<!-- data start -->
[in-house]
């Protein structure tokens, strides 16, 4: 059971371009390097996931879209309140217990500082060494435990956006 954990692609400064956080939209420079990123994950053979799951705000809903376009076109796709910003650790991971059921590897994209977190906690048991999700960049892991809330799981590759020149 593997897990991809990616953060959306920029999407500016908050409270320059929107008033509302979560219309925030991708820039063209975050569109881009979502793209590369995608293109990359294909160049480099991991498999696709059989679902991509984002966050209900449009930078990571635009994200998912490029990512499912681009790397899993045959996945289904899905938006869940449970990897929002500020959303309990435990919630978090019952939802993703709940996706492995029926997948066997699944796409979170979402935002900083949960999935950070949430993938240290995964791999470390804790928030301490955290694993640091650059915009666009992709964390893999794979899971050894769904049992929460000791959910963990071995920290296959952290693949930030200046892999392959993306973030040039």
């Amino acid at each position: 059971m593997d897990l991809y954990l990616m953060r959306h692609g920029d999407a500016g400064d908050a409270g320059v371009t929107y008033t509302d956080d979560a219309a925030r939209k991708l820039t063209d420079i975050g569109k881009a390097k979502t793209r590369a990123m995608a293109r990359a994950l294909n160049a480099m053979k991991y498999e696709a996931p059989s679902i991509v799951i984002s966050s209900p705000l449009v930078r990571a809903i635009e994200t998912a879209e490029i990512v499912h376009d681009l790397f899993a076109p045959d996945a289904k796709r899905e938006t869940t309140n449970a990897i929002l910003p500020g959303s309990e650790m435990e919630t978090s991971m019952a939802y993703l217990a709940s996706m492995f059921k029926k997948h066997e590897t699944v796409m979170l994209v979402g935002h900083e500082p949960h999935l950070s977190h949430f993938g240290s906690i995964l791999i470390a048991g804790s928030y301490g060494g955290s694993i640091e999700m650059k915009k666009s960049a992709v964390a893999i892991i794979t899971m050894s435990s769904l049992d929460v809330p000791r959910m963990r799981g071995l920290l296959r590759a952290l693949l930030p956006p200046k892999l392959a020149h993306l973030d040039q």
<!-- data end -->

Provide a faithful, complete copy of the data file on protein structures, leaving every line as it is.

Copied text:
[in-house]
């Protein structure tokens, strides 16, 4: 059971371009390097996931879209309140217990500082060494435990956006 954990692609400064956080939209420079990123994950053979799951705000809903376009076109796709910003650790991971059921590897994209977190906690048991999700960049892991809330799981590759020149 593997897990991809990616953060959306920029999407500016908050409270320059929107008033509302979560219309925030991708820039063209975050569109881009979502793209590369995608293109990359294909160049480099991991498999696709059989679902991509984002966050209900449009930078990571635009994200998912490029990512499912681009790397899993045959996945289904899905938006869940449970990897929002500020959303309990435990919630978090019952939802993703709940996706492995029926997948066997699944796409979170979402935002900083949960999935950070949430993938240290995964791999470390804790928030301490955290694993640091650059915009666009992709964390893999794979899971050894769904049992929460000791959910963990071995920290296959952290693949930030200046892999392959993306973030040039």
């Amino acid at each position: 059971m593997d897990l991809y954990l990616m953060r959306h692609g920029d999407a500016g400064d908050a409270g320059v371009t929107y008033t509302d956080d979560a219309a925030r939209k991708l820039t063209d420079i975050g569109k881009a390097k979502t793209r590369a990123m995608a293109r990359a994950l294909n160049a480099m053979k991991y498999e696709a996931p059989s679902i991509v799951i984002s966050s209900p705000l449009v930078r990571a809903i635009e994200t998912a879209e490029i990512v499912h376009d681009l790397f899993a076109p045959d996945a289904k796709r899905e938006t869940t309140n449970a990897i929002l910003p500020g959303s309990e650790m435990e919630t978090s991971m019952a939802y993703l217990a709940s996706m492995f059921k029926k997948h066997e590897t699944v796409m979170l994209v979402g935002h900083e500082p949960h999935l950070s977190h949430f993938g240290s906690i995964l791999i470390a048991g804790s928030y301490g060494g955290s694993i640091e999700m650059k915009k666009s960049a992709v964390a893999i892991i794979t899971m050894s435990s769904l049992d929460v809330p000791r959910m963990r799981g071995l920290l296959r590759a952290l693949l930030p956006p200046k892999l392959a020149h993306l973030d040039q």